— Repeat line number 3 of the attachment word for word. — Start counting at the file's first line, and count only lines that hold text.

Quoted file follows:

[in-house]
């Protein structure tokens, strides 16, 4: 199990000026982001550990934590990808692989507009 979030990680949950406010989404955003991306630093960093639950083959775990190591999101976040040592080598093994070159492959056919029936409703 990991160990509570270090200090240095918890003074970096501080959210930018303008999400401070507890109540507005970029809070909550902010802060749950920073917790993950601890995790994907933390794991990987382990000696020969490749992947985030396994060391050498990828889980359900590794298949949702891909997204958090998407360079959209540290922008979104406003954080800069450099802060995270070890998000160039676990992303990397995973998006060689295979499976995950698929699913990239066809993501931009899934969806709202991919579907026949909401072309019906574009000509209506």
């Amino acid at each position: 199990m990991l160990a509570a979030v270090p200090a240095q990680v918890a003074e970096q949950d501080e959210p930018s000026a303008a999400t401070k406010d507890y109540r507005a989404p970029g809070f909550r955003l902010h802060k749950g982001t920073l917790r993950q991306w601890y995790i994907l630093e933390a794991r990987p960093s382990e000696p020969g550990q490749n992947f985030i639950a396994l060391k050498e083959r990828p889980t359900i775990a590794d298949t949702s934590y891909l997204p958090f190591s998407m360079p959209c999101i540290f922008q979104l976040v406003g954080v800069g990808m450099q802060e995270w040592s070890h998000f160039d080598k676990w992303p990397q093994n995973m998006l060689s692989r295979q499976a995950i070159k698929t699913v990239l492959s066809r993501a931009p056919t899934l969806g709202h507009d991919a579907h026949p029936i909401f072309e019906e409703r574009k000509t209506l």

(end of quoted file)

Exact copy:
């Amino acid at each position: 199990m990991l160990a509570a979030v270090p200090a240095q990680v918890a003074e970096q949950d501080e959210p930018s000026a303008a999400t401070k406010d507890y109540r507005a989404p970029g809070f909550r955003l902010h802060k749950g982001t920073l917790r993950q991306w601890y995790i994907l630093e933390a794991r990987p960093s382990e000696p020969g550990q490749n992947f985030i639950a396994l060391k050498e083959r990828p889980t359900i775990a590794d298949t949702s934590y891909l997204p958090f190591s998407m360079p959209c999101i540290f922008q979104l976040v406003g954080v800069g990808m450099q802060e995270w040592s070890h998000f160039d080598k676990w992303p990397q093994n995973m998006l060689s692989r295979q499976a995950i070159k698929t699913v990239l492959s066809r993501a931009p056919t899934l969806g709202h507009d991919a579907h026949p029936i909401f072309e019906e409703r574009k000509t209506l």